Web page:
Lead Poisoning in Flint, Michigan Is Only the Beginning
By now you’ve heard about the public health crisis that’s been plaguing the citizens of Flint, Michigan since April, 2014. The city’s decision to opt out of Detroit’s water supply and pull drinking water from the Flint River has been nothing short of disastrous.
Corrosive river water allowed dangerously high levels of lead to leach out of outdated pipes and into the water supply, causing lead poisoning in children and adults. The switch has also been blamed for an outbreak of Legionnaire’s disease that killed 10 people.
These issues led to a state of emergency and allegations that officials at various levels knew about the problem for months and didn’t act. “During this crisis, many groups have pitched in to help,” says LIUNA General President Terry O’Sullivan. “I’m proud to say that includes the Michigan Laborers’ District Council, as well as LIUNA members from Local 1191 in Detroit and Local 1075 in Flint, who helped install water filters and deliver bottled water to those in need, and members of Local 1776, who serve their country as part of the Army and Air Force National Guard. The Michigan Laborers’ Training and Apprenticeship Institute is also working hard to train new apprentices who could help replace thousands of lead service lines in Flint over the next year.”
Lead Tends to Stick Around
While the situation in Flint is ongoing, it unfortunately won’t be over even after the water is back to normal. Lead exposure causes irreversible neurological and behavioral issues in adults and children, but is especially harmful for kids. That’s because up to 50 percent of the lead ingested by children is permanently absorbed into soft tissue. By comparison, adults absorb about 10 percent.
So where does the lead that isn’t absorbed into the body end up? The answer might surprise you: in our dirt.
This graphic shows how lead traveled from the Flint River to the homes of Flint’s residents. That same network of pipes carries unused water back into rivers and other bodies of water, where it ends up in soil. If it’s later disturbed – by children playing outside or by construction workers erecting a new building – harmful lead dust can be accidentally ingested, transferred to clothing and brought home.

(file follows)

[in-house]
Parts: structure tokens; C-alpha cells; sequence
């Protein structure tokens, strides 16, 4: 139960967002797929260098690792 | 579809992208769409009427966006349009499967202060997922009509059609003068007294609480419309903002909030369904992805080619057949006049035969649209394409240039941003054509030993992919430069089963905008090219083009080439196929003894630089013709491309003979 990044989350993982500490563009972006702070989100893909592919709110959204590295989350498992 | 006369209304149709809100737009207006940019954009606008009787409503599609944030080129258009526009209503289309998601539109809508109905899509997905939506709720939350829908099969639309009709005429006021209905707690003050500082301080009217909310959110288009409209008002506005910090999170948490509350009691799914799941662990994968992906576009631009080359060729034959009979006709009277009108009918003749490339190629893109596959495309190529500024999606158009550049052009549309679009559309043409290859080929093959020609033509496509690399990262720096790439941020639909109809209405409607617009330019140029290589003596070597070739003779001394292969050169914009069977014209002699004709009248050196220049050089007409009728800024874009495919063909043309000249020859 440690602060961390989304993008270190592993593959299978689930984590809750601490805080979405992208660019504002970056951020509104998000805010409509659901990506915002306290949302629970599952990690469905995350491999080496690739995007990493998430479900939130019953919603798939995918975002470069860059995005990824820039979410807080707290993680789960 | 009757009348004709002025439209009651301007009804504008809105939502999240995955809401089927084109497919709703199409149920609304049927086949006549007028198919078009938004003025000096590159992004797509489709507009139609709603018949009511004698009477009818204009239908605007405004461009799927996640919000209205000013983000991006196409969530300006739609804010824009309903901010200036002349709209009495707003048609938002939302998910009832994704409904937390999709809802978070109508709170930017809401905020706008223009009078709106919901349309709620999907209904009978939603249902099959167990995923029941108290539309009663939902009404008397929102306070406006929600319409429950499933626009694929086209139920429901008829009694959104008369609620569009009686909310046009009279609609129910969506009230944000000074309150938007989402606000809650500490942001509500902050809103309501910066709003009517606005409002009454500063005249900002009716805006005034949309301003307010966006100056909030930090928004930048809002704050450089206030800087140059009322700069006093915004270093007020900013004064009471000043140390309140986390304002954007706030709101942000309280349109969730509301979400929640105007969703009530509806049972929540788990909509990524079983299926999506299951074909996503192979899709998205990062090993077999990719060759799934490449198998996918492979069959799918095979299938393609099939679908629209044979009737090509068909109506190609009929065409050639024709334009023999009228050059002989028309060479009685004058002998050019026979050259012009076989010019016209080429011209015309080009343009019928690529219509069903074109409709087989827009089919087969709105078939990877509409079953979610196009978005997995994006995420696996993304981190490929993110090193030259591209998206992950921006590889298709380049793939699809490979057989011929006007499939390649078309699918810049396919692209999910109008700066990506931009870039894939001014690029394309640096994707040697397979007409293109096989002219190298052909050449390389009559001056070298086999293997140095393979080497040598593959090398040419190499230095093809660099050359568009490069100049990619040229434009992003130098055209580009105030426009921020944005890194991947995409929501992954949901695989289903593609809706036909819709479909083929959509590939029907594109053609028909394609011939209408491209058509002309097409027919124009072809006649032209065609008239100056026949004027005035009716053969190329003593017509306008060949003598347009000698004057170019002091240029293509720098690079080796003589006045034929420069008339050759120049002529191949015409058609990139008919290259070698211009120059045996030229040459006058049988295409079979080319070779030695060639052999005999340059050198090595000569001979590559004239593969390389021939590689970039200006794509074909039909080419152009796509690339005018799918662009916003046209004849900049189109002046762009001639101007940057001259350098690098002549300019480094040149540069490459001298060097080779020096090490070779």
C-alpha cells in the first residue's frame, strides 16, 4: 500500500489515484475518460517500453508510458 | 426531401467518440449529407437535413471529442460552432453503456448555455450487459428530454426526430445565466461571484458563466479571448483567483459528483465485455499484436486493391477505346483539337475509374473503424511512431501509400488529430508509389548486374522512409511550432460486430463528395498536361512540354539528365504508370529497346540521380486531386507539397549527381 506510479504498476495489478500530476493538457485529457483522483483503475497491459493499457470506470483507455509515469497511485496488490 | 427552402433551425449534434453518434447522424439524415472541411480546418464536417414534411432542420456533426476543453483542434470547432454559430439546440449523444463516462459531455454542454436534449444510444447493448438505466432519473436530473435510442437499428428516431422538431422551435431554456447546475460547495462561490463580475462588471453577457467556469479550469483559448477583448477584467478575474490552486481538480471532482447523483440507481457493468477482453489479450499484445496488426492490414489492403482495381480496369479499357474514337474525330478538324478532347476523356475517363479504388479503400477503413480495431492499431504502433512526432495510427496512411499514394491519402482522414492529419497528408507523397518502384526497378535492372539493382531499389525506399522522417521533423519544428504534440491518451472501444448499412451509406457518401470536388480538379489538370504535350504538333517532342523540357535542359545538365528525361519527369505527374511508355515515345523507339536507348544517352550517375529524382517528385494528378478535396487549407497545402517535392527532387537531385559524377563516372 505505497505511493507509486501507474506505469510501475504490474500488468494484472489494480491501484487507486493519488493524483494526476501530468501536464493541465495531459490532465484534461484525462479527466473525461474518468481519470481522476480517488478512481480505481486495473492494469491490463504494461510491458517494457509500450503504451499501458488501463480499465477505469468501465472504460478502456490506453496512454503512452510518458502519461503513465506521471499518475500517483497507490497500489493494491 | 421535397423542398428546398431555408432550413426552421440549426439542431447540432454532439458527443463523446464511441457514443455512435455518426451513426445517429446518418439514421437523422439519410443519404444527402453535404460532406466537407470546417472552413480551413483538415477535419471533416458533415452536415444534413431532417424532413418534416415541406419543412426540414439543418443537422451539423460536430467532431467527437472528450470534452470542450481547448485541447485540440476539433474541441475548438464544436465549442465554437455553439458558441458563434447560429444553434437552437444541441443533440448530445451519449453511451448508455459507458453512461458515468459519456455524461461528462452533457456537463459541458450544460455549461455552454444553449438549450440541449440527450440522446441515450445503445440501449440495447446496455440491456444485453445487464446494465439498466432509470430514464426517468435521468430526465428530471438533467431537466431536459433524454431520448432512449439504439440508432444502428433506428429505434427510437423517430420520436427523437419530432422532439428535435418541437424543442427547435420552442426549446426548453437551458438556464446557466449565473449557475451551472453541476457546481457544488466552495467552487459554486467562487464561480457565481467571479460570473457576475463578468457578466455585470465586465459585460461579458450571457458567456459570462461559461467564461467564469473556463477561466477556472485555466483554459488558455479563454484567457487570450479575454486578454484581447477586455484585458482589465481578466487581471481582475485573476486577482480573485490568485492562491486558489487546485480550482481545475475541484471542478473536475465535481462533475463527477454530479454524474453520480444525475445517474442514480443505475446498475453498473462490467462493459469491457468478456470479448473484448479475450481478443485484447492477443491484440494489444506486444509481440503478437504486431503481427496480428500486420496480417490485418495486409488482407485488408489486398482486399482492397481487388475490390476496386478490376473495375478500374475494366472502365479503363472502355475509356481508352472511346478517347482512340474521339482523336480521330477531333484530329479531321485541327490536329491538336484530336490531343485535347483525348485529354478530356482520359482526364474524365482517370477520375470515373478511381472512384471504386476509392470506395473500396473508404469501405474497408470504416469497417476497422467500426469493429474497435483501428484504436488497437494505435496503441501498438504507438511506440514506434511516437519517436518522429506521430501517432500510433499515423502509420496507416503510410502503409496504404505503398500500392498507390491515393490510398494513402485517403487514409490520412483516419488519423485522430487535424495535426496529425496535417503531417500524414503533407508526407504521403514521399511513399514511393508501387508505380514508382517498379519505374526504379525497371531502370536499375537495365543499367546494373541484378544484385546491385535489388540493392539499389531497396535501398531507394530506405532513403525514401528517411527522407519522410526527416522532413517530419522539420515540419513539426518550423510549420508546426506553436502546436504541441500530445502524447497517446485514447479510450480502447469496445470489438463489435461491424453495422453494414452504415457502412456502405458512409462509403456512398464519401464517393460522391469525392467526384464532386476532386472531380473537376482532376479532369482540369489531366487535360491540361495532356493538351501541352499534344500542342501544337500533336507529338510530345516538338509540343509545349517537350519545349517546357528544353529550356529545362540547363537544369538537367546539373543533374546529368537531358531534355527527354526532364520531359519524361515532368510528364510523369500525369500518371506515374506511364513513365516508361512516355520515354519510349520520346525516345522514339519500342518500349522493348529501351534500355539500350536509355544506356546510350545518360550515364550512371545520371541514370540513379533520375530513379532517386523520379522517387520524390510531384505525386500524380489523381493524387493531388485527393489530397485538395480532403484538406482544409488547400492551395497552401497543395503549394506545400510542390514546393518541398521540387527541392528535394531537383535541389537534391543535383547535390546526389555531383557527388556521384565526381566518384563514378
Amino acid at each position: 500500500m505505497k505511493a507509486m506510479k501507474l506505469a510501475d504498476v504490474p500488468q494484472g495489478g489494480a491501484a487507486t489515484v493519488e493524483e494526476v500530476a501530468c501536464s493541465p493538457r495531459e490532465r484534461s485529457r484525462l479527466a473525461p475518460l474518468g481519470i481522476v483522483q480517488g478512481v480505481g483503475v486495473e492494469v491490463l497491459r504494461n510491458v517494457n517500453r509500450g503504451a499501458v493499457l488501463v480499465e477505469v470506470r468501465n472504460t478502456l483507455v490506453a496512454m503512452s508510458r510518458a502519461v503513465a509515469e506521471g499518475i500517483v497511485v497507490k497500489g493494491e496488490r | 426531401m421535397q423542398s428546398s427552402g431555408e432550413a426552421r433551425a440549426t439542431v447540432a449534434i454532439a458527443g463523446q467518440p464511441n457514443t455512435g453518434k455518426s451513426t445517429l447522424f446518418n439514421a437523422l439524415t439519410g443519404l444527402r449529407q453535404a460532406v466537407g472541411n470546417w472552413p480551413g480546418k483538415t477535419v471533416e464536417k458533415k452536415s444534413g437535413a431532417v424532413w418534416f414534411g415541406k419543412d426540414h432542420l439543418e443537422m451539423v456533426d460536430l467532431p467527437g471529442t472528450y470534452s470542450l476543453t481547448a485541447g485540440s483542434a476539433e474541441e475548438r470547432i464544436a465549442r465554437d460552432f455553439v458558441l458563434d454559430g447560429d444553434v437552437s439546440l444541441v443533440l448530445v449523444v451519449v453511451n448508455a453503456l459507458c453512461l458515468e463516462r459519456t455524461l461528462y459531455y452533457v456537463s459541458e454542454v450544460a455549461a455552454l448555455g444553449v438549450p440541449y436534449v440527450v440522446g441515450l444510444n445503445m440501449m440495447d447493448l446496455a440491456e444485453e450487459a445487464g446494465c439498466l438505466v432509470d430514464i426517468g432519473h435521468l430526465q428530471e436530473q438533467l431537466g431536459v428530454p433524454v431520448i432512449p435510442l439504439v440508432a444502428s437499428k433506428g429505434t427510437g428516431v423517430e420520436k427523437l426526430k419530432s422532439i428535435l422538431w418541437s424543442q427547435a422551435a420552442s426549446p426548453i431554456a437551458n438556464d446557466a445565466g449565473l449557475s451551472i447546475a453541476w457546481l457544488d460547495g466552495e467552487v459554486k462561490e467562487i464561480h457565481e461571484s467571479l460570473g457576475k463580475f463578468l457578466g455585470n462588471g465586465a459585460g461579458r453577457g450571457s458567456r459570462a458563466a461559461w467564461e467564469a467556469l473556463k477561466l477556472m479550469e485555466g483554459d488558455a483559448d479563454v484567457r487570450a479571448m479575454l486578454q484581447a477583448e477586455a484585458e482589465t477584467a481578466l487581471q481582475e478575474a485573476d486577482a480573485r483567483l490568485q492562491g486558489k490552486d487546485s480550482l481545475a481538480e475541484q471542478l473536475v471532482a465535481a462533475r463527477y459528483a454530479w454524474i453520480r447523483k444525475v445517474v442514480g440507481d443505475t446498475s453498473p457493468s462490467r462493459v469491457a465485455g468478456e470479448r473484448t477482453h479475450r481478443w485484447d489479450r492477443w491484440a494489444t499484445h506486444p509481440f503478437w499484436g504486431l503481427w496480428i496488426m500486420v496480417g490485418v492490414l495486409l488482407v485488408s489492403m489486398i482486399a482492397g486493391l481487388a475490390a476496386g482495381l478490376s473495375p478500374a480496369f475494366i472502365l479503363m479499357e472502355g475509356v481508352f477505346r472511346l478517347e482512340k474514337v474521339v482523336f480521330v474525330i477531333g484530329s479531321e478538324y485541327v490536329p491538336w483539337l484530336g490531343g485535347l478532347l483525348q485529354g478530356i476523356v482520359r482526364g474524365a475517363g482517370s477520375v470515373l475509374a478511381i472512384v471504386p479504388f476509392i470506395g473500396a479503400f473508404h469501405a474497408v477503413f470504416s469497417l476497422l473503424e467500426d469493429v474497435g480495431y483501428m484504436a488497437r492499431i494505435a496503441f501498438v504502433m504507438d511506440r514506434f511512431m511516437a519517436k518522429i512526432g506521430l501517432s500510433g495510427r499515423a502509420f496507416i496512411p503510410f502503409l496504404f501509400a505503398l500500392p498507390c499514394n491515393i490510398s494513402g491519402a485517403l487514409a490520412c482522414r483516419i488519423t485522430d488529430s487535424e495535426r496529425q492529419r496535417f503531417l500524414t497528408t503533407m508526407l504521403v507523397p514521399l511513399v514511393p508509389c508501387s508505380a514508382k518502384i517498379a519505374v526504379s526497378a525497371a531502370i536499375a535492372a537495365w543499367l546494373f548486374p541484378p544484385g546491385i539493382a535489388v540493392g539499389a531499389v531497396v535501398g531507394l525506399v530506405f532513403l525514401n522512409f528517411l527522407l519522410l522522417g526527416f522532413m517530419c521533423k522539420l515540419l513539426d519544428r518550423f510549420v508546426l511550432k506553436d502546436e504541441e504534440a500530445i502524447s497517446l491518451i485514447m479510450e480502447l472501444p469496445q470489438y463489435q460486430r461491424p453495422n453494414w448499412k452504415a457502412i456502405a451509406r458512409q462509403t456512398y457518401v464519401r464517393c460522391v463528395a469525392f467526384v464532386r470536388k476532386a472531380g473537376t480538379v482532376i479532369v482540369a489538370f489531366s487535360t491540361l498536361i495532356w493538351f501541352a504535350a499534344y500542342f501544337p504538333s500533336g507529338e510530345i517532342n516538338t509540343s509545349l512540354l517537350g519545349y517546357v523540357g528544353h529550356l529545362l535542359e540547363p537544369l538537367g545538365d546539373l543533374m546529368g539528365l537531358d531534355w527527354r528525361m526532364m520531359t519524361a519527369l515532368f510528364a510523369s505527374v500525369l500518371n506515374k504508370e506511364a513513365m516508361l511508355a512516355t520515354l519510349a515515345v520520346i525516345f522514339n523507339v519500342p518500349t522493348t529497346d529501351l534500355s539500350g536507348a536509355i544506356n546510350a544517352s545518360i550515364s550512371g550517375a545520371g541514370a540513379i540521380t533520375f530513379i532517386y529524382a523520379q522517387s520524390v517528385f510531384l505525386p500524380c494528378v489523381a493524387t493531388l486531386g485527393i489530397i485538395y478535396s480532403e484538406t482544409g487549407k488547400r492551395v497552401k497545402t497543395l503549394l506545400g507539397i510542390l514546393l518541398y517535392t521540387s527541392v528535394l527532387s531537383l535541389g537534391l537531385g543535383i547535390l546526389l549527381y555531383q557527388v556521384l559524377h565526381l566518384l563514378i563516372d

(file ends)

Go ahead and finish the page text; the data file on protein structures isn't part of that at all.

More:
The map below showing soil lead levels along the Mississippi River in New Orleans is only one example of this problem. Dangerously high levels of lead in soil have also been found in New York; Washington, D.C.; Philadelphia and many other urban and industrial areas. Growing evidence shows lead poisoning is a huge problem across much of the country. To see just how bad this problem is, check out this interactive map.
Some of this lead came from the years before the metal was banned, when factories routinely melted down products containing lead and released those fumes into the air. Want to know if you live near one of these old factories? Click here to find out.
Protecting Children from Lead Exposure
The early symptoms of lead exposure are very hard to recognize. The only way to confirm if your child has lead poisoning is to have his or her blood tested. California’s Department of Public Health created two PDFs with more information on protecting children from exposure to lead near your house and in dirt. If you suspect lead exposure to your children or yourself, get your blood levels checked by your doctor as soon as possible.
Because lead particles can last for hundreds of years in the top few inches of soil, this lead will stay in place until it is covered, removed or disturbed.
Stopping Lead at the Source
Today, major sources of new lead exposure include old lead-based paints on outdated bridges and buildings, as well as water distribution systems built with lead pipes. Flint, like many older cities, has miles of lead pipe in residential service lines buried several feet underground.
Decreasing cases of lead poisoning in children and adults must start with raising awareness about this ongoing and pervasive problem. “These hazardous exposures can be mitigated or avoided,” says O’Sullivan. “State and local governments must make a commitment to updating and replacing a water distribution system that was built with materials we now know are toxic.”